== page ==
[OutVoice] Fire Island, NY: "Versatile Jade Esteban Estrada Celebrates Our History..."

TheChorusBoy at aol.com TheChorusBoy at aol.com
Thu Aug 9 22:37:52 EDT 2007


 
Q OnStage 
VERSATILE JADE ESTEBAN ESTRADA CELEBRATES OUR HISTORY IN  ‘ICONS’ 
by  Bruce-Michael Gelbert 
August 7, 2007 
Read it  online: 
_http://www.qonstage.com/QOnStage_articles/Icons-Gelbert/art_tpl_w-437.html_ 
(http://www.qonstage.com/QOnStage_articles/Icons-Gelbert/art_tpl_w-437.html)  
FIRE ISLAND - Versatile and talented playwright, singer,  choreographer, 
dancer and raconteur Jade Esteban Estrada brought his celebratory  and political 
solo musical comedy "ICONS: The Lesbian and Gay History of the  World, Vol. 1" 
to the Community House, under the aegis of the Arts Project of  Cherry Grove, 
for two performances on August 4. Jade has also completed Volume 2  and Volume 
3 and someday, with luck, we'll get to experience those as well. Jeff  Wills 
directed; Matt Baney and Alison Brackman were responsible for sound and  
lights; and Sherri Rase was stage manager.

Playing Sappho, "the first  lesbian," in a white robe, curly wig, and 
assorted leaves, Jade offered a gently  sung and danced ode to "the greatest female 
poet of the Classical age" ("Plato  called me the tenth muse"). This Sappho 
punned on the words lyre and liar and  wondered why we put ours in the White 
House; looked ahead to the Middle Ages,  when the church leveled first allegations 
of homosexuality against  heretics-including "my girl" Joan of Arc-and burned 
them at the stake; and  explained the terms "bugger," derived from Bulgarian, 
and "crime against  Nature," formulated by Thomas Aquinas.

Jade's Sappho morphed into  Michelangelo Buonarotti, who wants to "kiss all 
the boys" and "paint the Sistine  Chapel" as well ("I believe that mankind is 
beautiful in all forms-and that is  the word of God"), and heralded the 
Renaissance in a rock power ballad, with  baroque musical overtones ("I want to 
sculpt humanity/I want to paint life's  destiny"). As Michelangelo, Jade informed 
us that, while  Japan reveled in  the publication of "Comrade Loves of the 
Samurai," gay lovers were being  executed in  Prussia.

Jade's  Michelangelo took us up to the Victorian Age in England and left us 
in the hands  of his flamboyant Oscar Wilde, an "in your face" "superstar," in 
a black suit,  cape and top hat, with long hair and a walking stick, telling a 
tale of life "On  the Wilde Side" in a music hall-cum-rap-style song and 
dance.

Jade  forsook Wilde's dandified finery to become an aged, dour Gertrude 
Stein, equally  sure of her genius and her love for Alice B. Toklas, and noting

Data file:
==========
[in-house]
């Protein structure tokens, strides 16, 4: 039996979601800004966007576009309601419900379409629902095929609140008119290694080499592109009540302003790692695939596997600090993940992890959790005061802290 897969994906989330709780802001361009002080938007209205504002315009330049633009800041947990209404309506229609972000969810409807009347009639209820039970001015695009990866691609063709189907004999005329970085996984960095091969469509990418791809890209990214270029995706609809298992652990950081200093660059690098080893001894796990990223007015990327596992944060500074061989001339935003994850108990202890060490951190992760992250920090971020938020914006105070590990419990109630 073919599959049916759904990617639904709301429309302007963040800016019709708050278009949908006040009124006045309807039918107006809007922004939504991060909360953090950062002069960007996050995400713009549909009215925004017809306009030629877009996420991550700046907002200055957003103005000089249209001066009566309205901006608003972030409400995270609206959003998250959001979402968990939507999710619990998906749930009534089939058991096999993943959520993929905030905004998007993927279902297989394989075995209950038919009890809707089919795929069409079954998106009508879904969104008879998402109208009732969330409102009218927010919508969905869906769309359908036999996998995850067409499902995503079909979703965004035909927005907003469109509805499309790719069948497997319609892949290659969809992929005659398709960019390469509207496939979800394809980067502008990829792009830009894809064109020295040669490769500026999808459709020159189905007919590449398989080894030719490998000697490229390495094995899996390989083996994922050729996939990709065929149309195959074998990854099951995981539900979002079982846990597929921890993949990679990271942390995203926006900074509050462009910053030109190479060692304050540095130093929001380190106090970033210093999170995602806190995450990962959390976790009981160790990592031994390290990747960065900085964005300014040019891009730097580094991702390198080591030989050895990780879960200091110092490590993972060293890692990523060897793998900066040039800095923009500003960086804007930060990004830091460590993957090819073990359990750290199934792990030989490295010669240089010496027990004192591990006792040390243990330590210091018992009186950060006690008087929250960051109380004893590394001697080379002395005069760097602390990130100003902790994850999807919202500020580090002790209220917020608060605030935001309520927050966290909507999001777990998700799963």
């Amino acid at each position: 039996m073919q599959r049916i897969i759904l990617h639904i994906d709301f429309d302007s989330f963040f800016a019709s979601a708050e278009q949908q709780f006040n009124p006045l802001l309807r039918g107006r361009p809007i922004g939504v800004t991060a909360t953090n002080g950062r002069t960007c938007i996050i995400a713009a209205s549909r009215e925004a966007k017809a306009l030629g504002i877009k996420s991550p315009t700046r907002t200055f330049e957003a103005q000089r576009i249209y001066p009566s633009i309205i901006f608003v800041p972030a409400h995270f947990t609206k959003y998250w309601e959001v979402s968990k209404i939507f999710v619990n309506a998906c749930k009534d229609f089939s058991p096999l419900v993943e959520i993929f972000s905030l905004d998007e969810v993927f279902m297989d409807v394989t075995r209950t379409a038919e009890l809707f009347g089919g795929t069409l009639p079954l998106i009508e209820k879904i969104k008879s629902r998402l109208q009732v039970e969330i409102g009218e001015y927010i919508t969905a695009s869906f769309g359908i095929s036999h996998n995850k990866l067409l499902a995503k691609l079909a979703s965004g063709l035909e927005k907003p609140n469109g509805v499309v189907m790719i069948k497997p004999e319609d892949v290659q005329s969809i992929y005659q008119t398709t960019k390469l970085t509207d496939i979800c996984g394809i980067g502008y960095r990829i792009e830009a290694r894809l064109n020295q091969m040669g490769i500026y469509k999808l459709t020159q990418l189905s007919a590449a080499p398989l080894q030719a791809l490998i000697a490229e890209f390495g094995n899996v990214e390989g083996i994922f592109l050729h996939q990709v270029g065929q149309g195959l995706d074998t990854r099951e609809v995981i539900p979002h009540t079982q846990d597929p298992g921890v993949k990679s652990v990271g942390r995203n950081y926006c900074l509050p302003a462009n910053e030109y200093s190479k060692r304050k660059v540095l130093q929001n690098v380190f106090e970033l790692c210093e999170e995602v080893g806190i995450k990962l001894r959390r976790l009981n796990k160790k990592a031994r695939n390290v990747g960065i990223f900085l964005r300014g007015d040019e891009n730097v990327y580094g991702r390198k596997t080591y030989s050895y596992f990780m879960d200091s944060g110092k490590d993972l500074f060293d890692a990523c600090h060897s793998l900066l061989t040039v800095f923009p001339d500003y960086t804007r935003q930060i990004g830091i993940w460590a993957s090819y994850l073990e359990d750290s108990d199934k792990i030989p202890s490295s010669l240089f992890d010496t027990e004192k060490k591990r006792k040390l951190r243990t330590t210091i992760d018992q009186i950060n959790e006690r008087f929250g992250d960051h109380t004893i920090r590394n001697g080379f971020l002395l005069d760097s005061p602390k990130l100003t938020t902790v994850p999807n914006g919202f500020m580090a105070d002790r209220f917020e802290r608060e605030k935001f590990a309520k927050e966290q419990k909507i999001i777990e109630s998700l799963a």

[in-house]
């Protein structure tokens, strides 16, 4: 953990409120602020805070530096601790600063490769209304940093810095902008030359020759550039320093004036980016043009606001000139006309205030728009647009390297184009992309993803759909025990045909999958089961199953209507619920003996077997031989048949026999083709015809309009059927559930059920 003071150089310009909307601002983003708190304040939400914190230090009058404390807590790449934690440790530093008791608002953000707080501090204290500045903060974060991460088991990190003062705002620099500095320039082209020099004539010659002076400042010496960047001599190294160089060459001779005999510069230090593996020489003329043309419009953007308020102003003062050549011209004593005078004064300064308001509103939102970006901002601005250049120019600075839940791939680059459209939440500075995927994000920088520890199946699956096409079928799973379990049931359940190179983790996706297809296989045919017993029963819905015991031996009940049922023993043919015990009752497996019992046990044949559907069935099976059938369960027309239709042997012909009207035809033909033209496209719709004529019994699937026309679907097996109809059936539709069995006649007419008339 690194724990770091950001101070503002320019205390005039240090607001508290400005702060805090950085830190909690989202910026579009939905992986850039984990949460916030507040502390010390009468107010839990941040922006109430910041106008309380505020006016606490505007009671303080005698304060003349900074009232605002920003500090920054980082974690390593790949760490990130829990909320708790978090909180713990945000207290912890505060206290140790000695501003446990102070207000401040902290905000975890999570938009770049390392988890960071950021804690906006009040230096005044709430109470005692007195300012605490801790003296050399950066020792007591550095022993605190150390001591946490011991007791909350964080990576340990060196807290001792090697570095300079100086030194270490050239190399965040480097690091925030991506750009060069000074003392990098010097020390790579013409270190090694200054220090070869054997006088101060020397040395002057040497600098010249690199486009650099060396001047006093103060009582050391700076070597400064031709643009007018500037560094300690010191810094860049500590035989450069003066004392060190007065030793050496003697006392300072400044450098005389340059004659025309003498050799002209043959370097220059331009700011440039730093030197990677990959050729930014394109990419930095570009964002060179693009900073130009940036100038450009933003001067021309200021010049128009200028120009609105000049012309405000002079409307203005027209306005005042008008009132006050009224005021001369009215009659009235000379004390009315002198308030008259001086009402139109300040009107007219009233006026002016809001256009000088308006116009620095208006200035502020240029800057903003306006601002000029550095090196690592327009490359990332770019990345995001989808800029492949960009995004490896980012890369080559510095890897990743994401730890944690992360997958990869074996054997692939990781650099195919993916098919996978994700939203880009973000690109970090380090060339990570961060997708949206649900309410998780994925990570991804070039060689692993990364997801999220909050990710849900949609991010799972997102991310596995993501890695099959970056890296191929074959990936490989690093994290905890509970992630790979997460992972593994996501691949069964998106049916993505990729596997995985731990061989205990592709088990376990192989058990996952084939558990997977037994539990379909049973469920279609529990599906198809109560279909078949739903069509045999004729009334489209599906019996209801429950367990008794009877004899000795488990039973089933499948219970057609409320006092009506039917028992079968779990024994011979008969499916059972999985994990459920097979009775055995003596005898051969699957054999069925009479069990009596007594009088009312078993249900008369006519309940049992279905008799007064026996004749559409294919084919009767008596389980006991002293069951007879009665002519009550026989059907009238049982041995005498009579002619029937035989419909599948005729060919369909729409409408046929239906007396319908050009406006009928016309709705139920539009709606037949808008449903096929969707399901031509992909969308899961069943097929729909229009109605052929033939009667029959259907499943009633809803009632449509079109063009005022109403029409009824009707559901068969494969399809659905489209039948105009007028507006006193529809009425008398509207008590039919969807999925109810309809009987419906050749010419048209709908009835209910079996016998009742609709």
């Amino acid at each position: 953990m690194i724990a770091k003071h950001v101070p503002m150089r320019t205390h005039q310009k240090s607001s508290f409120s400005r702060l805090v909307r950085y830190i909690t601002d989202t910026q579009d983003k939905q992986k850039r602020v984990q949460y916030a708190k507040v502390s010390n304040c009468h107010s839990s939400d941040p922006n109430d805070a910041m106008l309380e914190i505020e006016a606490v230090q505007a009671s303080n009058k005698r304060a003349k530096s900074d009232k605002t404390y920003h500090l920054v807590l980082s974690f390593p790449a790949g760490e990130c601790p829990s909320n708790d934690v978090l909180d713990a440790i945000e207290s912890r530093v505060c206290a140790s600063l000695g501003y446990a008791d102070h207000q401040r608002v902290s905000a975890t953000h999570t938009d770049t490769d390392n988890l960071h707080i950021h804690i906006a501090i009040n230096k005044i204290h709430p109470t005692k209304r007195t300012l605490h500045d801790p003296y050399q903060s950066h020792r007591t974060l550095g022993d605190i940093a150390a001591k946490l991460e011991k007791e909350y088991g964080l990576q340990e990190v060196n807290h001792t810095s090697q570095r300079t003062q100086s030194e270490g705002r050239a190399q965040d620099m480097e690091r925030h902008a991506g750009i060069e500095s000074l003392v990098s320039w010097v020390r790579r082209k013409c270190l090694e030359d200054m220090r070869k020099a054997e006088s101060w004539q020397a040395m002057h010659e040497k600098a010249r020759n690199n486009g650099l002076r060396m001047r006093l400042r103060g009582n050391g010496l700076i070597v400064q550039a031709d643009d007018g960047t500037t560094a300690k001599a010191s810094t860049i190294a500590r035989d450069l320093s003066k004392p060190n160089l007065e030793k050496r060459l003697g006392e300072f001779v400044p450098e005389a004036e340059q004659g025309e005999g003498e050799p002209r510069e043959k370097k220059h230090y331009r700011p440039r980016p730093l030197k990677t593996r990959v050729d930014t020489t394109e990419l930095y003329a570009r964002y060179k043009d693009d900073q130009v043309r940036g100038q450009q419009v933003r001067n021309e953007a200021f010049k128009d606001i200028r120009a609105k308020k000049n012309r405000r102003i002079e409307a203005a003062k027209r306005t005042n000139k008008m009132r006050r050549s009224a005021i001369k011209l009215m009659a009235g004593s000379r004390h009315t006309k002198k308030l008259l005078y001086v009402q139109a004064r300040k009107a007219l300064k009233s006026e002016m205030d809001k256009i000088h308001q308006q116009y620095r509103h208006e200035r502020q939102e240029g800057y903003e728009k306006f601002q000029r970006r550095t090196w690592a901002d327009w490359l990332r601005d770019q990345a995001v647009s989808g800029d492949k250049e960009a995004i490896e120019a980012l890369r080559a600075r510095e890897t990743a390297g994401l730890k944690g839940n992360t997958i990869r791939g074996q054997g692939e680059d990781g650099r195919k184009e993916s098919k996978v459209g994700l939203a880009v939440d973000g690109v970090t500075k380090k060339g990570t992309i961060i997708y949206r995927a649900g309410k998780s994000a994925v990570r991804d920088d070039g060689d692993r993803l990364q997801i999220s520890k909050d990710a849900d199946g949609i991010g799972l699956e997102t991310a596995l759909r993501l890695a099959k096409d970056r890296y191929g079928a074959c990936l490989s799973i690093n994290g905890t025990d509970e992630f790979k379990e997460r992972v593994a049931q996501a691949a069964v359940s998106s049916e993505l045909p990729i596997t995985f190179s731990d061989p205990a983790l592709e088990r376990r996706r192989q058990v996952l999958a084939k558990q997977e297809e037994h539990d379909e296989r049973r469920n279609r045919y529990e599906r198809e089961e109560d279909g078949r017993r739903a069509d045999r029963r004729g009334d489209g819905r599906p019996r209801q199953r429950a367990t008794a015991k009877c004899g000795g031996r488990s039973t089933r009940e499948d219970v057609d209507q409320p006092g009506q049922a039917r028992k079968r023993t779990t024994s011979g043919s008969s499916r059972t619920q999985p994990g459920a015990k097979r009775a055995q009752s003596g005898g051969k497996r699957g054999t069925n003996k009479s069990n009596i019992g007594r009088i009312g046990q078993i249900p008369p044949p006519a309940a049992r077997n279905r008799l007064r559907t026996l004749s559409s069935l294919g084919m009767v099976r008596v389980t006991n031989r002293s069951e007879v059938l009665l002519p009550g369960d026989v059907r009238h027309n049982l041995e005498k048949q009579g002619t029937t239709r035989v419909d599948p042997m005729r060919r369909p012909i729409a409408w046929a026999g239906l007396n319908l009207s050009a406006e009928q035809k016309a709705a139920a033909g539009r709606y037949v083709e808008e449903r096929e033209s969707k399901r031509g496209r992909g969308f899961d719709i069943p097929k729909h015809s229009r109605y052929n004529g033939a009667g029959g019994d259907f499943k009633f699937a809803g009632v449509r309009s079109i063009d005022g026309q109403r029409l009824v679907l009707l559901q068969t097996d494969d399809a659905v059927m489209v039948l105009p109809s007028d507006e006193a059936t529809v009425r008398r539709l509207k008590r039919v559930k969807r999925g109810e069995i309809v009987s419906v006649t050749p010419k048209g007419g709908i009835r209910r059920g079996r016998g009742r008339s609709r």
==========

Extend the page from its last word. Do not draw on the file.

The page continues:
that the  publication of her "Autobiography of Alice B. Toklas" and her departure 
from  France for a lecture tour of America took place at about the same time 
as the  rise of Hitler in Germany and introduction of the pink triangle to 
identify gay  prisoners in the concentration camps. Jade's Stein turned her 
deathbed  statement, "What is the answer? Well in that case, what is the question?" 
into a  sensitive, moving love song that asked, "What is the answer, my  
Alice? What is the question, my  dear?" and juxtaposed the tender intimacy of 
their love with the tragic chaos,  violence and destruction engendered by the 
Nazis.

Jade shed Stein's  understated black to don high heels, a glitzy red and 
green outfit leaving the  midriff bare, a headband, hoop earrings, and rainbow 
bandanna at the bosom to  celebrate Sylvia Rivera, "Street Transvestite Action 
Revolutionary-a STAR!" of  the Stonewall Rebellion, as she declared in a proud 
rock number. Sylvia's sister  Marsha P. (for "Pay it no mind") Johnson put in a 
brief appearance here,  too.

The final ICON of the evening was Ellen DeGeneres, the comic who  became a 
lesbian symbol when she and her television persona Ellen Morgan both  came out. 
In a propulsive solo, Jade's Ellen held a coming out press conference  ("Hey, 
hey, hey/Yep, I'm gay") and determined that she would "make the cover of  Time 
magazine" and conquer the networks. 

Jade has many other LGBT historical/herstorical figures in his repertoire  
and the half-dozen we met in "ICONS ... Vol. 1" served to whet our appetites to  
see and hear the ones he treats next. 
_www.getjaded.com_ (http://www.getjaded.com/) 



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